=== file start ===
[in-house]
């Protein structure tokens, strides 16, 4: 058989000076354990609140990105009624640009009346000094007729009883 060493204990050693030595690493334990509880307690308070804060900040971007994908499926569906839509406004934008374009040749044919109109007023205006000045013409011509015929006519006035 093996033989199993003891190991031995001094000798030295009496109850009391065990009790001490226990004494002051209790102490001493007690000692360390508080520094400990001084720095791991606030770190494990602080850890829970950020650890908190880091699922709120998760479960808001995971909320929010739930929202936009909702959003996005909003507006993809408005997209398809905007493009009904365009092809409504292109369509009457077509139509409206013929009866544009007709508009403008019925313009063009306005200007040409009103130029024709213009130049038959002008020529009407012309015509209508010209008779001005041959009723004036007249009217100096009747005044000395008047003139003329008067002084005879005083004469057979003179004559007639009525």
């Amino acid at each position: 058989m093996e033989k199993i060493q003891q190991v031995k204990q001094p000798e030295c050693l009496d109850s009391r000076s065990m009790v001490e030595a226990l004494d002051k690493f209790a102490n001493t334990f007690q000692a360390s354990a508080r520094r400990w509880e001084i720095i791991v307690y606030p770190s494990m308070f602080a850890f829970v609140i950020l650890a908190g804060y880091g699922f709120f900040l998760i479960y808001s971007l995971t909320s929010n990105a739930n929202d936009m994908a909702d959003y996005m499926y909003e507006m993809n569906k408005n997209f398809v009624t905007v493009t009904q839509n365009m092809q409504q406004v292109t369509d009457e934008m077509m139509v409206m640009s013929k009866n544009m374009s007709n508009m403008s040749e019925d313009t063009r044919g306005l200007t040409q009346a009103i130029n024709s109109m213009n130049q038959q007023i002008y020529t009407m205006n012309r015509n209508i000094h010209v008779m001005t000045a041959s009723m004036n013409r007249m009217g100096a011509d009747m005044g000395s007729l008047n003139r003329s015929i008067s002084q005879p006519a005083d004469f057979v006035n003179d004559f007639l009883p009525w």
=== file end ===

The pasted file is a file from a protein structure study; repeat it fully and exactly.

[in-house]
């Protein structure tokens, strides 16, 4: 058989000076354990609140990105009624640009009346000094007729009883 060493204990050693030595690493334990509880307690308070804060900040971007994908499926569906839509406004934008374009040749044919109109007023205006000045013409011509015929006519006035 093996033989199993003891190991031995001094000798030295009496109850009391065990009790001490226990004494002051209790102490001493007690000692360390508080520094400990001084720095791991606030770190494990602080850890829970950020650890908190880091699922709120998760479960808001995971909320929010739930929202936009909702959003996005909003507006993809408005997209398809905007493009009904365009092809409504292109369509009457077509139509409206013929009866544009007709508009403008019925313009063009306005200007040409009103130029024709213009130049038959002008020529009407012309015509209508010209008779001005041959009723004036007249009217100096009747005044000395008047003139003329008067002084005879005083004469057979003179004559007639009525």
């Amino acid at each position: 058989m093996e033989k199993i060493q003891q190991v031995k204990q001094p000798e030295c050693l009496d109850s009391r000076s065990m009790v001490e030595a226990l004494d002051k690493f209790a102490n001493t334990f007690q000692a360390s354990a508080r520094r400990w509880e001084i720095i791991v307690y606030p770190s494990m308070f602080a850890f829970v609140i950020l650890a908190g804060y880091g699922f709120f900040l998760i479960y808001s971007l995971t909320s929010n990105a739930n929202d936009m994908a909702d959003y996005m499926y909003e507006m993809n569906k408005n997209f398809v009624t905007v493009t009904q839509n365009m092809q409504q406004v292109t369509d009457e934008m077509m139509v409206m640009s013929k009866n544009m374009s007709n508009m403008s040749e019925d313009t063009r044919g306005l200007t040409q009346a009103i130029n024709s109109m213009n130049q038959q007023i002008y020529t009407m205006n012309r015509n209508i000094h010209v008779m001005t000045a041959s009723m004036n013409r007249m009217g100096a011509d009747m005044g000395s007729l008047n003139r003329s015929i008067s002084q005879p006519a005083d004469f057979v006035n003179d004559f007639l009883p009525w």